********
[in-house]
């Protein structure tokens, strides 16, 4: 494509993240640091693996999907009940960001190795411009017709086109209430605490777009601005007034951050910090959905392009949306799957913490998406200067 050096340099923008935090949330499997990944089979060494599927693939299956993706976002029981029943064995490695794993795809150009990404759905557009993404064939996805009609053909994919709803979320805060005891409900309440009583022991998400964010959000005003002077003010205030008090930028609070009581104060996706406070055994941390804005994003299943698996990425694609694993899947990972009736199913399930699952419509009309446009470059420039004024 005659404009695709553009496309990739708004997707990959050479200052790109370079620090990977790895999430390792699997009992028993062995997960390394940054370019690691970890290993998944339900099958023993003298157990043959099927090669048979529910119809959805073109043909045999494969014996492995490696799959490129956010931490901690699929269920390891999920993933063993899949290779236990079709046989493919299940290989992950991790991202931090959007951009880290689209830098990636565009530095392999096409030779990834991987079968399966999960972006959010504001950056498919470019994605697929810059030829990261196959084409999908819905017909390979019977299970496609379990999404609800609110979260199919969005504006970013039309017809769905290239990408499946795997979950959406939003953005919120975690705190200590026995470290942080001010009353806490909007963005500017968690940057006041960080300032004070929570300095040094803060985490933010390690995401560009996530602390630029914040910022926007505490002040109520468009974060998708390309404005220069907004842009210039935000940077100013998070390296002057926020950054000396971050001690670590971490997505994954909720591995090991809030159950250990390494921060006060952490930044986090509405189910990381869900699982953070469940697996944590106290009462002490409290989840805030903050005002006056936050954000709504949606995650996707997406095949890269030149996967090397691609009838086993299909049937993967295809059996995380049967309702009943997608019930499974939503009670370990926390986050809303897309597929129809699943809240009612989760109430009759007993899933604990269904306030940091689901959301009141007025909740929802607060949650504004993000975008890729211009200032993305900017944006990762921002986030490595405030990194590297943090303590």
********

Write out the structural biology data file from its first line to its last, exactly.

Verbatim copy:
[in-house]
């Protein structure tokens, strides 16, 4: 494509993240640091693996999907009940960001190795411009017709086109209430605490777009601005007034951050910090959905392009949306799957913490998406200067 050096340099923008935090949330499997990944089979060494599927693939299956993706976002029981029943064995490695794993795809150009990404759905557009993404064939996805009609053909994919709803979320805060005891409900309440009583022991998400964010959000005003002077003010205030008090930028609070009581104060996706406070055994941390804005994003299943698996990425694609694993899947990972009736199913399930699952419509009309446009470059420039004024 005659404009695709553009496309990739708004997707990959050479200052790109370079620090990977790895999430390792699997009992028993062995997960390394940054370019690691970890290993998944339900099958023993003298157990043959099927090669048979529910119809959805073109043909045999494969014996492995490696799959490129956010931490901690699929269920390891999920993933063993899949290779236990079709046989493919299940290989992950991790991202931090959007951009880290689209830098990636565009530095392999096409030779990834991987079968399966999960972006959010504001950056498919470019994605697929810059030829990261196959084409999908819905017909390979019977299970496609379990999404609800609110979260199919969005504006970013039309017809769905290239990408499946795997979950959406939003953005919120975690705190200590026995470290942080001010009353806490909007963005500017968690940057006041960080300032004070929570300095040094803060985490933010390690995401560009996530602390630029914040910022926007505490002040109520468009974060998708390309404005220069907004842009210039935000940077100013998070390296002057926020950054000396971050001690670590971490997505994954909720591995090991809030159950250990390494921060006060952490930044986090509405189910990381869900699982953070469940697996944590106290009462002490409290989840805030903050005002006056936050954000709504949606995650996707997406095949890269030149996967090397691609009838086993299909049937993967295809059996995380049967309702009943997608019930499974939503009670370990926390986050809303897309597929129809699943809240009612989760109430009759007993899933604990269904306030940091689901959301009141007025909740929802607060949650504004993000975008890729211009200032993305900017944006990762921002986030490595405030990194590297943090303590």